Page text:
Simone and Kayla will be reading three classic evolutionary ecology texts, Dolph Schluter’s Ecology of Adaptive Radiation, Jerry Coyne and Alan Orr’s Speciation, and Robert MacArthur’s Geographical Ecology, and discussing them in the context of their research on the lizards of White Sands, New Mexico. Three distantly related species have all evolved white coloration after colonizing a region of white gypsum sands, each via a different genetic mechanism. (For more details, see Ed Yong’s excellent recent article about the White Sands lizards.) It’s a fascinating system, and the three books should make a great jumping-off point for discussing what’s known about it and what’s yet to be learned.
On the heels of Science Online 2010, the ResearchBlogging.org community has announced the Research Blogging Awards, honoring online writing about peer reviewed research in a wide range of categories. Nominations are open until 11 February, and can be submitted by anyone; a panel of judges will select 5 to 10 finalists from nominees in each category, and winners will be selected by a vote of the RB.org membership.
Sunday morning, the final sessions of Science Online 2010 seemed almost planned to tie together the broad theme of the conference – how best to connect science (and working scientists) with the rest of society.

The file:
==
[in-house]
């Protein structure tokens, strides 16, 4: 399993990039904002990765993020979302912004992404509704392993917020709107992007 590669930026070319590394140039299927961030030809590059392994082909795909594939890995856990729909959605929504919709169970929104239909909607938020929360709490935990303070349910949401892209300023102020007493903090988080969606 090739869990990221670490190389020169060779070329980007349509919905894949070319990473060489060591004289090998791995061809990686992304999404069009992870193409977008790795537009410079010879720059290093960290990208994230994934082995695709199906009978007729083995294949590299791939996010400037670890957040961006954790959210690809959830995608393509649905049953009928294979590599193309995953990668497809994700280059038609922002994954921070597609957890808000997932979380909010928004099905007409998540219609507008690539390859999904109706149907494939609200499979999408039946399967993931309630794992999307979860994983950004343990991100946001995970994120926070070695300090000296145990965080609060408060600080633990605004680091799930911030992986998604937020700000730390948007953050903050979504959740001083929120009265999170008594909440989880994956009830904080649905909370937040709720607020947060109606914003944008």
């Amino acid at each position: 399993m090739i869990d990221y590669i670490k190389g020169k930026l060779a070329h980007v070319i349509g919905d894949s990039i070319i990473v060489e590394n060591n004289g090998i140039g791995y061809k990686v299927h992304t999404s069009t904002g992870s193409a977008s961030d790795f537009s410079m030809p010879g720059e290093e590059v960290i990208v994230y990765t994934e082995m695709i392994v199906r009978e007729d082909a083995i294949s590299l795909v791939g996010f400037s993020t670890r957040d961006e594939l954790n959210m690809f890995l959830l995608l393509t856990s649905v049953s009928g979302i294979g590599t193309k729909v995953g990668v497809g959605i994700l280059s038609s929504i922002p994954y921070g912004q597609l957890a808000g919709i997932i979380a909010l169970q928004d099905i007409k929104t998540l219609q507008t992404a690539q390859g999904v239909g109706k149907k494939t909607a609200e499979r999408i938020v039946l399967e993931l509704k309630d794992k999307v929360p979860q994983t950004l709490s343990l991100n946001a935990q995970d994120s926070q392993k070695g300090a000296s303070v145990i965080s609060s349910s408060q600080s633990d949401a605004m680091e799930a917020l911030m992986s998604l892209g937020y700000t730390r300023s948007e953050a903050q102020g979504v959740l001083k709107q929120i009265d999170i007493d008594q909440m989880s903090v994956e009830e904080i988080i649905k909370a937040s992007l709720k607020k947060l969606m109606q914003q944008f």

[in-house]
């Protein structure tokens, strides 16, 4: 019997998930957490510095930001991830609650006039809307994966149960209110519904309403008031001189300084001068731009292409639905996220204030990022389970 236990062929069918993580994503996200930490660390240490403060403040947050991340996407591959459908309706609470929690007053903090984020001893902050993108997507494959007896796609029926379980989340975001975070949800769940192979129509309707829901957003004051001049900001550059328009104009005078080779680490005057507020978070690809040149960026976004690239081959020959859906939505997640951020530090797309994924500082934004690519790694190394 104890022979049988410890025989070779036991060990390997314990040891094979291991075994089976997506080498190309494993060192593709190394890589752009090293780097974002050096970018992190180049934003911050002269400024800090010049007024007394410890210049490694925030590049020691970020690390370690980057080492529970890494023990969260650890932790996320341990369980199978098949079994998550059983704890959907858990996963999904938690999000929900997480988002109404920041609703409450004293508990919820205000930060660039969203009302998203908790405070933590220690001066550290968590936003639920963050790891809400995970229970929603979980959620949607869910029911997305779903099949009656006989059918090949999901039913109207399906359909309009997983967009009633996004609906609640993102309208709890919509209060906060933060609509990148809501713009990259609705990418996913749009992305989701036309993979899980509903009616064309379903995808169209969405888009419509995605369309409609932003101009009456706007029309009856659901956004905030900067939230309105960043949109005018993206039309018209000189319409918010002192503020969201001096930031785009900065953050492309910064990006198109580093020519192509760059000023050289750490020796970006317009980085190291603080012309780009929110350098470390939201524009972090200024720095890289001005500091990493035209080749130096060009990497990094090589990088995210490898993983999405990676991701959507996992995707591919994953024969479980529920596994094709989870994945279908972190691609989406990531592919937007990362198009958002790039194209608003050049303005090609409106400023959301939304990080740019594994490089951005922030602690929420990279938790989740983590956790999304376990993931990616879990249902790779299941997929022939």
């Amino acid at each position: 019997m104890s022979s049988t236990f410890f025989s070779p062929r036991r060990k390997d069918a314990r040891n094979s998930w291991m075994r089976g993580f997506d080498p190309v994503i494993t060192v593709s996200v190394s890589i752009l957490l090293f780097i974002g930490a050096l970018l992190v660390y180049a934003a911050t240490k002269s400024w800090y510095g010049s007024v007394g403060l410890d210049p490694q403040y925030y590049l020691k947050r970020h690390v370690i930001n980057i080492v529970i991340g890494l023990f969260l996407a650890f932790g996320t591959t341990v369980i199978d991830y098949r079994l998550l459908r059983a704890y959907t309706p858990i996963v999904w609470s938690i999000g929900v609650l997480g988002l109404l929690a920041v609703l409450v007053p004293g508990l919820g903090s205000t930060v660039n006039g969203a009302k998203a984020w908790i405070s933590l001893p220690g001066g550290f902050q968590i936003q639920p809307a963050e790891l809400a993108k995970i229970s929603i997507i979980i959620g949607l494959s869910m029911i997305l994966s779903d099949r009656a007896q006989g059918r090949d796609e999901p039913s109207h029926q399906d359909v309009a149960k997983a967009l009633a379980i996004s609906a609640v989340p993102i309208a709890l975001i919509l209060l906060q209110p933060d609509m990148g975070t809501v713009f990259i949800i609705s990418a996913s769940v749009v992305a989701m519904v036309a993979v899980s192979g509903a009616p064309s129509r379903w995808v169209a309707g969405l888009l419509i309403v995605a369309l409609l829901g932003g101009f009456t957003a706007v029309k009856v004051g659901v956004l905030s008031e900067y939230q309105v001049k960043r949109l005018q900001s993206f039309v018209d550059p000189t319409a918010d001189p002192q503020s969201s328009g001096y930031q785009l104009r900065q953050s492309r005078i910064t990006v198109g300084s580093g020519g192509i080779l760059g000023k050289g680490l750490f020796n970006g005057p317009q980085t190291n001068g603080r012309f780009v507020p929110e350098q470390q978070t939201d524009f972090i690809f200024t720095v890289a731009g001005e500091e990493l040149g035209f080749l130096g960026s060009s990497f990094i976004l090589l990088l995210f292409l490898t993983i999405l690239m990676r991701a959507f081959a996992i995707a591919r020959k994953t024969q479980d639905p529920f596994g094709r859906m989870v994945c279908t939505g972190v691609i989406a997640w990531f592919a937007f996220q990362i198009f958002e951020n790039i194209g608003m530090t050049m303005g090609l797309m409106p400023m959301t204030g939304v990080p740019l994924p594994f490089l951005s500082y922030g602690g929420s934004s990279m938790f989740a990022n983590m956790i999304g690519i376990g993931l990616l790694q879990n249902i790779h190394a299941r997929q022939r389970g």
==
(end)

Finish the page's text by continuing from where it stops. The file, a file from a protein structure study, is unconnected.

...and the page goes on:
Broader impact done right: A heavily marine-themed panel – Karen James of the Beagle Project, Deep Sea blogger Kevin Zelnio, Miriam Goldstein of the Oyster’s Garter, the New England Aquarium’s Jeff Ives and NASA’s Beth Beck – discussed a wide range of science outreach options available, mostly from the perspective of working scientists.
A consensus emerged that good outreach, of which online resources are now usually a part, is essential to basic research, and will be increasingly important in obtaining funding. Funnily enough, my collaborator Chris Smith had just e-mailed me about the possibility of bringing a satellite broadband connection with us for the upcoming field season – maybe we’ll be live-blogging Joshua tree research this year.
Article-level metrics:Peter Binfield, the managing editor of PLoS ONE, discussed the ways in which PLoS is now measuring the impact of individual articles published through its online, open-access journals – not just citation counts, but also pageviews, PDF download rates, and the recent collaboration with ResearchBlogging.org to track blog coverage. It’s clear that research articles aren’t going to be judged by the impact factor of their containing journals anymore, now that you get a citation count with every Google Scholar search, and it’ll be interesting to see what scheme emerges as global standard for article-level impact.